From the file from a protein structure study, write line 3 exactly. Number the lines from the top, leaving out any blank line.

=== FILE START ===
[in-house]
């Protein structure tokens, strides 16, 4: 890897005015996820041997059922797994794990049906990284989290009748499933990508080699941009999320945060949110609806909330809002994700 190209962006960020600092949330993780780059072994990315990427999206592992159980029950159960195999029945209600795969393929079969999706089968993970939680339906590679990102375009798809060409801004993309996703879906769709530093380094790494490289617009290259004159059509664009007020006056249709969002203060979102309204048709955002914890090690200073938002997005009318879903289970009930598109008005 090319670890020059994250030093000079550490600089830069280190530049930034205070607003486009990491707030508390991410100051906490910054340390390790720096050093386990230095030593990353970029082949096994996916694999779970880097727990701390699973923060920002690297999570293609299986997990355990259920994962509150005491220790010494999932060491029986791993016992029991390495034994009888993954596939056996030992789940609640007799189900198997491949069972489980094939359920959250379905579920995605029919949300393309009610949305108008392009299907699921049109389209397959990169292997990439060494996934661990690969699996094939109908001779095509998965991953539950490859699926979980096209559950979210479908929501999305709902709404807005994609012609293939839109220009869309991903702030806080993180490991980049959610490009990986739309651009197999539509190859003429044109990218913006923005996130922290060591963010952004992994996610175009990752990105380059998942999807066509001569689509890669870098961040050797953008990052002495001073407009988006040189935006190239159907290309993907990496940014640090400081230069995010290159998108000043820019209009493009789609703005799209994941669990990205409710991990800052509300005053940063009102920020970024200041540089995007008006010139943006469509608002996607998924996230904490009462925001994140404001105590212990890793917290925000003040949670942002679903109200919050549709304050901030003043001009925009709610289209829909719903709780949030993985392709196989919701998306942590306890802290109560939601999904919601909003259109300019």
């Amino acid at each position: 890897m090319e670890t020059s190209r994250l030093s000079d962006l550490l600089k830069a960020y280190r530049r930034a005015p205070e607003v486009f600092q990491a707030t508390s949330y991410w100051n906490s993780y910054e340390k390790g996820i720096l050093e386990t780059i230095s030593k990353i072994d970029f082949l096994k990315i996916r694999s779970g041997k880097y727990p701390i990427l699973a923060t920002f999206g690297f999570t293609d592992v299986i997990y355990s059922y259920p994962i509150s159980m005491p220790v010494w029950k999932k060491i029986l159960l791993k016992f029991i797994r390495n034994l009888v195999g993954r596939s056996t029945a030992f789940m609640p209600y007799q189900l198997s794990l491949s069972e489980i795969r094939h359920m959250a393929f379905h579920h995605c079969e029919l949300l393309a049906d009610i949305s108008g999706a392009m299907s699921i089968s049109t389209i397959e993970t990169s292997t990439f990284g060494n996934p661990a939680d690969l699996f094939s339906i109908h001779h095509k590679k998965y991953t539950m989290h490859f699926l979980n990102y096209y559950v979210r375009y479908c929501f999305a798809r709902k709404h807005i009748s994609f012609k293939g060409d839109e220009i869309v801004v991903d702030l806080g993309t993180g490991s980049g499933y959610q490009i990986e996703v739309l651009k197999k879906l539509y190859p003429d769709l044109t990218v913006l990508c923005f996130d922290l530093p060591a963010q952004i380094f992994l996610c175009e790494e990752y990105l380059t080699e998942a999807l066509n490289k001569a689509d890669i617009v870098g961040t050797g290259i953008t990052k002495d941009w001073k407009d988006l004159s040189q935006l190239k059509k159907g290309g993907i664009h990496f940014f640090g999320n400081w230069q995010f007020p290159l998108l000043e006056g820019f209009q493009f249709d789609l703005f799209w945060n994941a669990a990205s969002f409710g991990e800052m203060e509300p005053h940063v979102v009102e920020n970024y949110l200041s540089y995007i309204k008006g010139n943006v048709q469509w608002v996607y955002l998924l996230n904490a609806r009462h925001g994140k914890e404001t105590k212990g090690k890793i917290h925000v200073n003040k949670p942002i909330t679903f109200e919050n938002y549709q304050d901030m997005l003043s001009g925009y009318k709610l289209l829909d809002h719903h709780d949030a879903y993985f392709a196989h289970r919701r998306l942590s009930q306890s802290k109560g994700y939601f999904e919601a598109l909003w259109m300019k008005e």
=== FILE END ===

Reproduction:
């Amino acid at each position: 890897m090319e670890t020059s190209r994250l030093s000079d962006l550490l600089k830069a960020y280190r530049r930034a005015p205070e607003v486009f600092q990491a707030t508390s949330y991410w100051n906490s993780y910054e340390k390790g996820i720096l050093e386990t780059i230095s030593k990353i072994d970029f082949l096994k990315i996916r694999s779970g041997k880097y727990p701390i990427l699973a923060t920002f999206g690297f999570t293609d592992v299986i997990y355990s059922y259920p994962i509150s159980m005491p220790v010494w029950k999932k060491i029986l159960l791993k016992f029991i797994r390495n034994l009888v195999g993954r596939s056996t029945a030992f789940m609640p209600y007799q189900l198997s794990l491949s069972e489980i795969r094939h359920m959250a393929f379905h579920h995605c079969e029919l949300l393309a049906d009610i949305s108008g999706a392009m299907s699921i089968s049109t389209i397959e993970t990169s292997t990439f990284g060494n996934p661990a939680d690969l699996f094939s339906i109908h001779h095509k590679k998965y991953t539950m989290h490859f699926l979980n990102y096209y559950v979210r375009y479908c929501f999305a798809r709902k709404h807005i009748s994609f012609k293939g060409d839109e220009i869309v801004v991903d702030l806080g993309t993180g490991s980049g499933y959610q490009i990986e996703v739309l651009k197999k879906l539509y190859p003429d769709l044109t990218v913006l990508c923005f996130d922290l530093p060591a963010q952004i380094f992994l996610c175009e790494e990752y990105l380059t080699e998942a999807l066509n490289k001569a689509d890669i617009v870098g961040t050797g290259i953008t990052k002495d941009w001073k407009d988006l004159s040189q935006l190239k059509k159907g290309g993907i664009h990496f940014f640090g999320n400081w230069q995010f007020p290159l998108l000043e006056g820019f209009q493009f249709d789609l703005f799209w945060n994941a669990a990205s969002f409710g991990e800052m203060e509300p005053h940063v979102v009102e920020n970024y949110l200041s540089y995007i309204k008006g010139n943006v048709q469509w608002v996607y955002l998924l996230n904490a609806r009462h925001g994140k914890e404001t105590k212990g090690k890793i917290h925000v200073n003040k949670p942002i909330t679903f109200e919050n938002y549709q304050d901030m997005l003043s001009g925009y009318k709610l289209l829909d809002h719903h709780d949030a879903y993985f392709a196989h289970r919701r998306l942590s009930q306890s802290k109560g994700y939601f999904e919601a598109l909003w259109m300019k008005e």